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Posted: 2/18/2016 9:58:38 PM EST
...and how do you like it compared to an out of the box solution?
Link Posted: 2/19/2016 12:22:44 AM EST
Out of the box for what?
Link Posted: 2/19/2016 6:21:05 AM EST
Why would I pay for an out-of-box solution when I can build a pfsense machine with either what I have at home in the garage, or for $100 and still have money left over for beer, and have it do everything -- and then some -- that an out-of-box solution can do?

Just build one, you'll love it.
Link Posted: 2/19/2016 9:23:08 AM EST
[Last Edit: 2/19/2016 9:23:55 AM EST by Mattyvac]
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Originally Posted By Enigma102083:
Out of the box for what?
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Originally Posted By Enigma102083:
Out of the box for what?


For home routing.

Originally Posted By tucansam:
Why would I pay for an out-of-box solution when I can build a pfsense machine with either what I have at home in the garage, or for $100 and still have money left over for beer, and have it do everything -- and then some -- that an out-of-box solution can do?

Just build one, you'll love it.


This is the way I'm thinking - but I keep running into issues when I research pfsense like needing certain hardware especially for supported wireless cards. I would like it to be a wireless AP as well as a wired router.

If I built a pfsense box and purchase an additional wireless AP for the house I feel like that's just 'playing with your food' and making the hobby more complex than it needs to be.

The new commercial routers will multi-channel bonding and everything built in seem to be pretty bulletproof for what I would need to purchase to setup this pfsense box how I want in my home rack anyway...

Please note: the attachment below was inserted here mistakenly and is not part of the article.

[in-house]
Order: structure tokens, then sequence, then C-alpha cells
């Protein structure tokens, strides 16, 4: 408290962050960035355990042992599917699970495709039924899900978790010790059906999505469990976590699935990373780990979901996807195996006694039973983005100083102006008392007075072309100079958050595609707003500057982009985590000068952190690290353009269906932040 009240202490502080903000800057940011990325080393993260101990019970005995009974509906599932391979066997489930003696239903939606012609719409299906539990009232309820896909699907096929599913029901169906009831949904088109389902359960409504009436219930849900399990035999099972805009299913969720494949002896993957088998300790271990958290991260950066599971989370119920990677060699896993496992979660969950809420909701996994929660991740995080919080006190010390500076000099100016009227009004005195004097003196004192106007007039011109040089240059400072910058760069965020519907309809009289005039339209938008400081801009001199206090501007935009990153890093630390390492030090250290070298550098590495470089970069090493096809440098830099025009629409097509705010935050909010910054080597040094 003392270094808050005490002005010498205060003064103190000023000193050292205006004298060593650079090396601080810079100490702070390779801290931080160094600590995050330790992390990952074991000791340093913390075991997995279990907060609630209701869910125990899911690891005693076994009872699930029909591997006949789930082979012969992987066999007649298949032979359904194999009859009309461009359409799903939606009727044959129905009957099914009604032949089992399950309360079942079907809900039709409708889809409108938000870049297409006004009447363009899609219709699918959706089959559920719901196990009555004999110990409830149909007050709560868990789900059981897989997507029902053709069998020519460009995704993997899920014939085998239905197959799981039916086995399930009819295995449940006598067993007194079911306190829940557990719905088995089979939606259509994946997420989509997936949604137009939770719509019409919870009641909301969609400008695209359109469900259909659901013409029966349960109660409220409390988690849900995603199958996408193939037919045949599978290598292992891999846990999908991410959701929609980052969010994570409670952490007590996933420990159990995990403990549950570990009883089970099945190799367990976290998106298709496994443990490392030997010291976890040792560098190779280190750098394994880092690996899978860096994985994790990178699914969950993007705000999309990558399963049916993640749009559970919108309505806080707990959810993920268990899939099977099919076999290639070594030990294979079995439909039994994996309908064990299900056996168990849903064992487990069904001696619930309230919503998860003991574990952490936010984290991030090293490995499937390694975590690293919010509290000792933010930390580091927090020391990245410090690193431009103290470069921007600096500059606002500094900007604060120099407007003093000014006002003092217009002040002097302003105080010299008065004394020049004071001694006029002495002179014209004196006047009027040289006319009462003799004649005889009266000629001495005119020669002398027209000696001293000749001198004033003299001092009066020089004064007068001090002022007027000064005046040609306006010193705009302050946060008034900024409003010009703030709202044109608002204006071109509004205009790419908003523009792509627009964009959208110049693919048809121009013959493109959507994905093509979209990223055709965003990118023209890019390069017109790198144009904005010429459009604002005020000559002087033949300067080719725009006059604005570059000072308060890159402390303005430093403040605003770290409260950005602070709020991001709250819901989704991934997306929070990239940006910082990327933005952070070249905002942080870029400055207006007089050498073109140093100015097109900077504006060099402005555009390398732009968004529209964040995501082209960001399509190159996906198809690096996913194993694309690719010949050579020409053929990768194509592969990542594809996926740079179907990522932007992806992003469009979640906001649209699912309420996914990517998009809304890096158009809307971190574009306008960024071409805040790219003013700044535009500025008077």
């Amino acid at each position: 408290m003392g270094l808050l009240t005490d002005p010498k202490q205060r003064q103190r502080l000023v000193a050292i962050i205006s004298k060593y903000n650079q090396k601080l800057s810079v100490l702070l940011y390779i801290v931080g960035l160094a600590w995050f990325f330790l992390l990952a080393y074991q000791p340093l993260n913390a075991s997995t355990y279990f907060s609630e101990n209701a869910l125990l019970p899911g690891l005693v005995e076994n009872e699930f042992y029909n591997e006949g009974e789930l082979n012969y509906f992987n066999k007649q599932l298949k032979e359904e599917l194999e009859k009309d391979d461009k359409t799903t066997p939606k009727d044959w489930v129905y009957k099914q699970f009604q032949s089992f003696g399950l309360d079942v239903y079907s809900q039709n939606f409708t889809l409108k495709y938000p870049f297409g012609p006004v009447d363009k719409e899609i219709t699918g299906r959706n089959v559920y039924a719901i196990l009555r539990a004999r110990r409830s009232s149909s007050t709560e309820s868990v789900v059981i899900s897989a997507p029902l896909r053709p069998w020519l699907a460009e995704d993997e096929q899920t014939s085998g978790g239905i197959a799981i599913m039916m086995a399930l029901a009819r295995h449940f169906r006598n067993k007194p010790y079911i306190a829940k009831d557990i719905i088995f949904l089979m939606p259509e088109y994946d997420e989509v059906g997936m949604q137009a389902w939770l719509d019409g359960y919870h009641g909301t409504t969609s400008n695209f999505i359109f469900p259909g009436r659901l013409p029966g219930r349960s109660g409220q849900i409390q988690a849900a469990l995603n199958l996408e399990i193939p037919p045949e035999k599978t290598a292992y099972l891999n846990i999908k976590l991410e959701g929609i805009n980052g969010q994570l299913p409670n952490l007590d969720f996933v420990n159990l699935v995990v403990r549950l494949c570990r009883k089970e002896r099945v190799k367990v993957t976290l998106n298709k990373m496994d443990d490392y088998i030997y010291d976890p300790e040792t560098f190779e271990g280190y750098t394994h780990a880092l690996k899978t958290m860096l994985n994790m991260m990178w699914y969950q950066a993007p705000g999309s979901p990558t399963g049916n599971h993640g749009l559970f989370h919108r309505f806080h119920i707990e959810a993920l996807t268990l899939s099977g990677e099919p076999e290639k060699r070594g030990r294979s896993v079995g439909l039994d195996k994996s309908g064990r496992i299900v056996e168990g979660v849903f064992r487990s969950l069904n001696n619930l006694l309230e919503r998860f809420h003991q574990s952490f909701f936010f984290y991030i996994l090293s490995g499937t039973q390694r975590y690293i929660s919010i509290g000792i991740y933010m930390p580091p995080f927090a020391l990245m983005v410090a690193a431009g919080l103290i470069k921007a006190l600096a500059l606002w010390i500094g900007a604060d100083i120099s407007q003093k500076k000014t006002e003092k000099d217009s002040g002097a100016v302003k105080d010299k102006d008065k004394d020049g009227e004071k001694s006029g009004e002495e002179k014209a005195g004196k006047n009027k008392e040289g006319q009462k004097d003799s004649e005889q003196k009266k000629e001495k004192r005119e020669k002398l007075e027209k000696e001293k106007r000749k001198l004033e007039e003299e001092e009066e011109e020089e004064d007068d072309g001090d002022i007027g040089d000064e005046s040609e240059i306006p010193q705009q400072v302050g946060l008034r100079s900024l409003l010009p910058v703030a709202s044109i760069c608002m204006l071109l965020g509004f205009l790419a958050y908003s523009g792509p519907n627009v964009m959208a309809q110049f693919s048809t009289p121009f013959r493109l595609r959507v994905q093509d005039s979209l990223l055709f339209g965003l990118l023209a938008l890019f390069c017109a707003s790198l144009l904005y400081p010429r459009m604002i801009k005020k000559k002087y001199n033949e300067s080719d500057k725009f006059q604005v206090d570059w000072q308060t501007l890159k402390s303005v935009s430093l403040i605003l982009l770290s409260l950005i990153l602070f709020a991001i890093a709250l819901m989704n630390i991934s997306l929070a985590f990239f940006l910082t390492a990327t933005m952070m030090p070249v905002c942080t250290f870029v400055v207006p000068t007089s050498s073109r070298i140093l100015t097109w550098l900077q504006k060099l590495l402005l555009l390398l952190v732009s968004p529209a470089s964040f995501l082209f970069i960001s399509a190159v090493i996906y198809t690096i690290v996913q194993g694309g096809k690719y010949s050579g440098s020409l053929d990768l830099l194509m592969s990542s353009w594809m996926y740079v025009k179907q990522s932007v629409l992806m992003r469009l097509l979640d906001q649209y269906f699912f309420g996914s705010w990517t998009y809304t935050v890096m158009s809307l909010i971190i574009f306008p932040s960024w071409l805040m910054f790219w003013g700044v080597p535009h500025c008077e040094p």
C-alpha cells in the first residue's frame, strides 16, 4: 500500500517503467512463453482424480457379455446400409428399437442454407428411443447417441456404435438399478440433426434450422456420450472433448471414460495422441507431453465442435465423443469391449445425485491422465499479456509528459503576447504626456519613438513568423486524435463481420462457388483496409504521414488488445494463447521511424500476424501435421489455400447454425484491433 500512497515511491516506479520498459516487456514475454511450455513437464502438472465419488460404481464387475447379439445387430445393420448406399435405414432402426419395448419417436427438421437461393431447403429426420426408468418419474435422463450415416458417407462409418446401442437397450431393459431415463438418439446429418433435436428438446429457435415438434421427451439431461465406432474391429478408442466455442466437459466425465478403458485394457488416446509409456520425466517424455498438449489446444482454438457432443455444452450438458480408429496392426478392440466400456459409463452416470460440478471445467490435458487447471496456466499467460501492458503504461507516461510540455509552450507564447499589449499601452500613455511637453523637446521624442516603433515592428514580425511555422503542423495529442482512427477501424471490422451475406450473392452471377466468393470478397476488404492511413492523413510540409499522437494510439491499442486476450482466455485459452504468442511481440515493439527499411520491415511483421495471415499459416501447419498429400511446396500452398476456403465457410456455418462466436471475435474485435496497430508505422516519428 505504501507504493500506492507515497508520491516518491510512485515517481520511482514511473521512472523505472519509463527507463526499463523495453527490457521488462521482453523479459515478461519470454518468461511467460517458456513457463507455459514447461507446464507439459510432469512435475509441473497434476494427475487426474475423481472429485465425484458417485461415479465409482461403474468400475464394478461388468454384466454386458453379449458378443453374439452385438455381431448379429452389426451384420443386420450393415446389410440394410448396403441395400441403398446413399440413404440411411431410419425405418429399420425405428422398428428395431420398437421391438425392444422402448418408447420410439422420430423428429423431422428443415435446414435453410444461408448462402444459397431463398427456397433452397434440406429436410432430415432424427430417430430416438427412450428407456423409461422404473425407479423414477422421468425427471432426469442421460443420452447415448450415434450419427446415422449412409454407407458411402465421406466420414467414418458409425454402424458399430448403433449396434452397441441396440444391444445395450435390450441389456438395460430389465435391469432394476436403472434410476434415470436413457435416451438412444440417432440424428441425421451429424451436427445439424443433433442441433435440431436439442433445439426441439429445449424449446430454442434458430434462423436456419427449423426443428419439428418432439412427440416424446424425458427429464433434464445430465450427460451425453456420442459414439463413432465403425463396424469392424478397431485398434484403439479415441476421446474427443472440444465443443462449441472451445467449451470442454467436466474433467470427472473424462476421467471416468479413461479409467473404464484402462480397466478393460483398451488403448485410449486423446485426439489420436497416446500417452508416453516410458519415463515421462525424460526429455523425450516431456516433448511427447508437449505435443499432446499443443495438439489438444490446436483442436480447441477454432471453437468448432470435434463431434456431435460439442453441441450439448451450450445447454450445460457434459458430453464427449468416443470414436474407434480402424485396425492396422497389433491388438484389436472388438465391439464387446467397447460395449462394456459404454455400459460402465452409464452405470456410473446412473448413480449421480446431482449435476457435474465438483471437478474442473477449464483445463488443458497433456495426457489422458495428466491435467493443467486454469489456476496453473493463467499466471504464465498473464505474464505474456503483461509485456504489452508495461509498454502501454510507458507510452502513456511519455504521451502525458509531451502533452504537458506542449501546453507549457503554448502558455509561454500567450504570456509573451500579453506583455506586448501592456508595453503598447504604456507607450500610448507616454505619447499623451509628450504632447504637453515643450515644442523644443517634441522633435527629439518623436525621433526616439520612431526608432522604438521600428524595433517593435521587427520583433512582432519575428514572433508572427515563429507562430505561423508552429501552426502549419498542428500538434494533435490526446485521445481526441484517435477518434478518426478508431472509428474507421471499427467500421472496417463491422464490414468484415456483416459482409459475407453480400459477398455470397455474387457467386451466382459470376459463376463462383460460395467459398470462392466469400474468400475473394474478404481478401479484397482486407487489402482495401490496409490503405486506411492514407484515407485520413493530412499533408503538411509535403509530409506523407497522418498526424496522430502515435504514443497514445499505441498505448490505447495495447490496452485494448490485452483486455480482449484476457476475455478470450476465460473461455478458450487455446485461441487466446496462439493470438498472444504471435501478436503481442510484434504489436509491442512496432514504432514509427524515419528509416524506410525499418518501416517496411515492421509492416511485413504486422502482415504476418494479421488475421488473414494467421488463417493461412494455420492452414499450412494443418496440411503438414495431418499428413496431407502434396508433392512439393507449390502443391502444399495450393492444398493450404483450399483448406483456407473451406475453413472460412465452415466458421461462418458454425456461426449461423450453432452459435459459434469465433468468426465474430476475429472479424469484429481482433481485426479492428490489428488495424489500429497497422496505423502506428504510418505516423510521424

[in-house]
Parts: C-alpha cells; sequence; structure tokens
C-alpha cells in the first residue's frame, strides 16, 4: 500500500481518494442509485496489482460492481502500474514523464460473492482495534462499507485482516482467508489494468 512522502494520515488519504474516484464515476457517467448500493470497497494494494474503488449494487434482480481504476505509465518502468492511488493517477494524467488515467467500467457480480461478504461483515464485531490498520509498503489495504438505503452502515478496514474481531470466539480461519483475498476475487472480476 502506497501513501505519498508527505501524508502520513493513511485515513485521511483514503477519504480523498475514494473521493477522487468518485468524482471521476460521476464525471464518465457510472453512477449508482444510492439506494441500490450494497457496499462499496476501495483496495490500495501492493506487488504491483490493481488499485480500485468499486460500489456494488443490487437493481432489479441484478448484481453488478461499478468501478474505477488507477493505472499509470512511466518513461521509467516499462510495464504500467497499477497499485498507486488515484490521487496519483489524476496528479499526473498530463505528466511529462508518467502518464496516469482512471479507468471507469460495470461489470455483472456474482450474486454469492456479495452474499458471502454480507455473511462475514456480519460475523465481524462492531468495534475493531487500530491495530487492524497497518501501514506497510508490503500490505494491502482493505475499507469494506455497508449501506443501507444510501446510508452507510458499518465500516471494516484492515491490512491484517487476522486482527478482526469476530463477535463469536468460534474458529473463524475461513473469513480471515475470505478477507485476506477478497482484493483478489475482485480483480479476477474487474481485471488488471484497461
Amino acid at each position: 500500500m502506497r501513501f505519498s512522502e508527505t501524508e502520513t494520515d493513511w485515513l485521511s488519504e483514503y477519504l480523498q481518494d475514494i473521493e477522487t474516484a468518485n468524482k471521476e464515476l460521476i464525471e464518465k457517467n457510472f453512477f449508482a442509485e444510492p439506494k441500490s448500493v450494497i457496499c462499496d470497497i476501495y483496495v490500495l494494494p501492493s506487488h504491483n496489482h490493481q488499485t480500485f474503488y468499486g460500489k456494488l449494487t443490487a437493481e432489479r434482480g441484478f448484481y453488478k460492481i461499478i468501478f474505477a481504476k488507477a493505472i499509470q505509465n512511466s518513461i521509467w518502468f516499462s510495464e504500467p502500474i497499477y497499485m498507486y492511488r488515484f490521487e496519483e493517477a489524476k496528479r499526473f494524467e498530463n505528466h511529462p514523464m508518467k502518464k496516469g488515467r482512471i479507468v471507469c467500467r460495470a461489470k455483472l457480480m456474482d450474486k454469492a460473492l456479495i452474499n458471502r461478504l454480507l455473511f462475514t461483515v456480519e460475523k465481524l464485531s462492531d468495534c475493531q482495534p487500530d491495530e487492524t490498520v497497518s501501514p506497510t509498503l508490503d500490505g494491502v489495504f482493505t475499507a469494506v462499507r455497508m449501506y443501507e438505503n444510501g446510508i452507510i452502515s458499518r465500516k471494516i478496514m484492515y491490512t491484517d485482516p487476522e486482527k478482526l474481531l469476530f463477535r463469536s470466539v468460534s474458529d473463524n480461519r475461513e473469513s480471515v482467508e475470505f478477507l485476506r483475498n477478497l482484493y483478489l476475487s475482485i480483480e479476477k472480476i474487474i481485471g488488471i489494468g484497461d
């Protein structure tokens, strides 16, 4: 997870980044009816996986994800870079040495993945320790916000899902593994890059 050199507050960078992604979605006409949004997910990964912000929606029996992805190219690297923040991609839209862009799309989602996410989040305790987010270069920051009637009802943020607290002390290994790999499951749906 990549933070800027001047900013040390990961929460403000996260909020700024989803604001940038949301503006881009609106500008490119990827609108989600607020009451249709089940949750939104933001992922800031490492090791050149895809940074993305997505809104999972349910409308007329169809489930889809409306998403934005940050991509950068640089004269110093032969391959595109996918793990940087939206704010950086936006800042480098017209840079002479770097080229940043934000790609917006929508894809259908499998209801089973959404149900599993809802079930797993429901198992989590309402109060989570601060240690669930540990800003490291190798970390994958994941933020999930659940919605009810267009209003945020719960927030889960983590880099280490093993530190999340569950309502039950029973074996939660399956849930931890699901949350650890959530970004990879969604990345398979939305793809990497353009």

What can pfsense NOT do well that a commercial router can?
Link Posted: 2/19/2016 1:32:35 PM EST
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Originally Posted By Mattyvac:


For home routing.



This is the way I'm thinking - but I keep running into issues when I research pfsense like needing certain hardware especially for supported wireless cards. I would like it to be a wireless AP as well as a wired router.

If I built a pfsense box and purchase an additional wireless AP for the house I feel like that's just 'playing with your food' and making the hobby more complex than it needs to be.

The new commercial routers will multi-channel bonding and everything built in seem to be pretty bulletproof for what I would need to purchase to setup this pfsense box how I want in my home rack anyway...

What can pfsense NOT do well that a commercial router can?
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Originally Posted By Mattyvac:
Originally Posted By Enigma102083:
Out of the box for what?


For home routing.

Originally Posted By tucansam:
Why would I pay for an out-of-box solution when I can build a pfsense machine with either what I have at home in the garage, or for $100 and still have money left over for beer, and have it do everything -- and then some -- that an out-of-box solution can do?

Just build one, you'll love it.


This is the way I'm thinking - but I keep running into issues when I research pfsense like needing certain hardware especially for supported wireless cards. I would like it to be a wireless AP as well as a wired router.

If I built a pfsense box and purchase an additional wireless AP for the house I feel like that's just 'playing with your food' and making the hobby more complex than it needs to be.

The new commercial routers will multi-channel bonding and everything built in seem to be pretty bulletproof for what I would need to purchase to setup this pfsense box how I want in my home rack anyway...

What can pfsense NOT do well that a commercial router can?



Honestly, don't build wireless into your security appliance. Build the pfsense box, then add wireless APs to the network. Ubiquiti UAPs are rock solid and work well in a multi-ap deployment. A multi-ap deployment is the only way to make sure coverage is where you need it.
Link Posted: 2/19/2016 2:21:15 PM EST
If you atr interested in making a PFSense box, then you need a separate wireless AP.

What PFSense does not do well is being a plug and play all in one solution.